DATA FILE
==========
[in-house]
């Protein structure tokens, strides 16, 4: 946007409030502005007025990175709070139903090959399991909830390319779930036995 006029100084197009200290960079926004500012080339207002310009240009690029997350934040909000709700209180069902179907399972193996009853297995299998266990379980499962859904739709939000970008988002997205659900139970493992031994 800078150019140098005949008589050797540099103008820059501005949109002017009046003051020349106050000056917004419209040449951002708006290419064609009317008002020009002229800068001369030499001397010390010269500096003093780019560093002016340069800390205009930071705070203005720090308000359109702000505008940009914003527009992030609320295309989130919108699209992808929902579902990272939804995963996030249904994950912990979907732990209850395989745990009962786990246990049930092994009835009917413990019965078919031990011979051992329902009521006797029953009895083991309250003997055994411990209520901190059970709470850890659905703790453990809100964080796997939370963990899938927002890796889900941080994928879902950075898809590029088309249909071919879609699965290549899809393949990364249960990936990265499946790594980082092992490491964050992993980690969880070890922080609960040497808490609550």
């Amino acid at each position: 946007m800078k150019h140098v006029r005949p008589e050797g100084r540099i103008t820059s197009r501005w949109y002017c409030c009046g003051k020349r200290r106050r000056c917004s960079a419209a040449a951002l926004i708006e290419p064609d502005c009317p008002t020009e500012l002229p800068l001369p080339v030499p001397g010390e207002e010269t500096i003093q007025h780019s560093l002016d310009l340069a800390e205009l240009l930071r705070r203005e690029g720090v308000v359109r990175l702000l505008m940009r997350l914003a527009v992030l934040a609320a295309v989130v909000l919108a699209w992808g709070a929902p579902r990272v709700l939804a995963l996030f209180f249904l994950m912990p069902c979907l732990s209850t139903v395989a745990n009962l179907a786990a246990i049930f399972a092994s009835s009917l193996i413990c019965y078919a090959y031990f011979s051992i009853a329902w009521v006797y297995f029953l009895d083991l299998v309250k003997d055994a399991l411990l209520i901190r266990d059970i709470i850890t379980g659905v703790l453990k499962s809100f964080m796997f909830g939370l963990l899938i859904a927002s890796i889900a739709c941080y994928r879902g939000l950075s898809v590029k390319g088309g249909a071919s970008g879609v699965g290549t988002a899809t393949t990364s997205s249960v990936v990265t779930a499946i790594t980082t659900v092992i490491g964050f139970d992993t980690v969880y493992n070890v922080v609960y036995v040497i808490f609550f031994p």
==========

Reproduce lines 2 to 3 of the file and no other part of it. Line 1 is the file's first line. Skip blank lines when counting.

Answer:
């Protein structure tokens, strides 16, 4: 946007409030502005007025990175709070139903090959399991909830390319779930036995 006029100084197009200290960079926004500012080339207002310009240009690029997350934040909000709700209180069902179907399972193996009853297995299998266990379980499962859904739709939000970008988002997205659900139970493992031994 800078150019140098005949008589050797540099103008820059501005949109002017009046003051020349106050000056917004419209040449951002708006290419064609009317008002020009002229800068001369030499001397010390010269500096003093780019560093002016340069800390205009930071705070203005720090308000359109702000505008940009914003527009992030609320295309989130919108699209992808929902579902990272939804995963996030249904994950912990979907732990209850395989745990009962786990246990049930092994009835009917413990019965078919031990011979051992329902009521006797029953009895083991309250003997055994411990209520901190059970709470850890659905703790453990809100964080796997939370963990899938927002890796889900941080994928879902950075898809590029088309249909071919879609699965290549899809393949990364249960990936990265499946790594980082092992490491964050992993980690969880070890922080609960040497808490609550």
């Amino acid at each position: 946007m800078k150019h140098v006029r005949p008589e050797g100084r540099i103008t820059s197009r501005w949109y002017c409030c009046g003051k020349r200290r106050r000056c917004s960079a419209a040449a951002l926004i708006e290419p064609d502005c009317p008002t020009e500012l002229p800068l001369p080339v030499p001397g010390e207002e010269t500096i003093q007025h780019s560093l002016d310009l340069a800390e205009l240009l930071r705070r203005e690029g720090v308000v359109r990175l702000l505008m940009r997350l914003a527009v992030l934040a609320a295309v989130v909000l919108a699209w992808g709070a929902p579902r990272v709700l939804a995963l996030f209180f249904l994950m912990p069902c979907l732990s209850t139903v395989a745990n009962l179907a786990a246990i049930f399972a092994s009835s009917l193996i413990c019965y078919a090959y031990f011979s051992i009853a329902w009521v006797y297995f029953l009895d083991l299998v309250k003997d055994a399991l411990l209520i901190r266990d059970i709470i850890t379980g659905v703790l453990k499962s809100f964080m796997f909830g939370l963990l899938i859904a927002s890796i889900a739709c941080y994928r879902g939000l950075s898809v590029k390319g088309g249909a071919s970008g879609v699965g290549t988002a899809t393949t990364s997205s249960v990936v990265t779930a499946i790594t980082t659900v092992i490491g964050f139970d992993t980690v969880y493992n070890v922080v609960y036995v040497i808490f609550f031994p």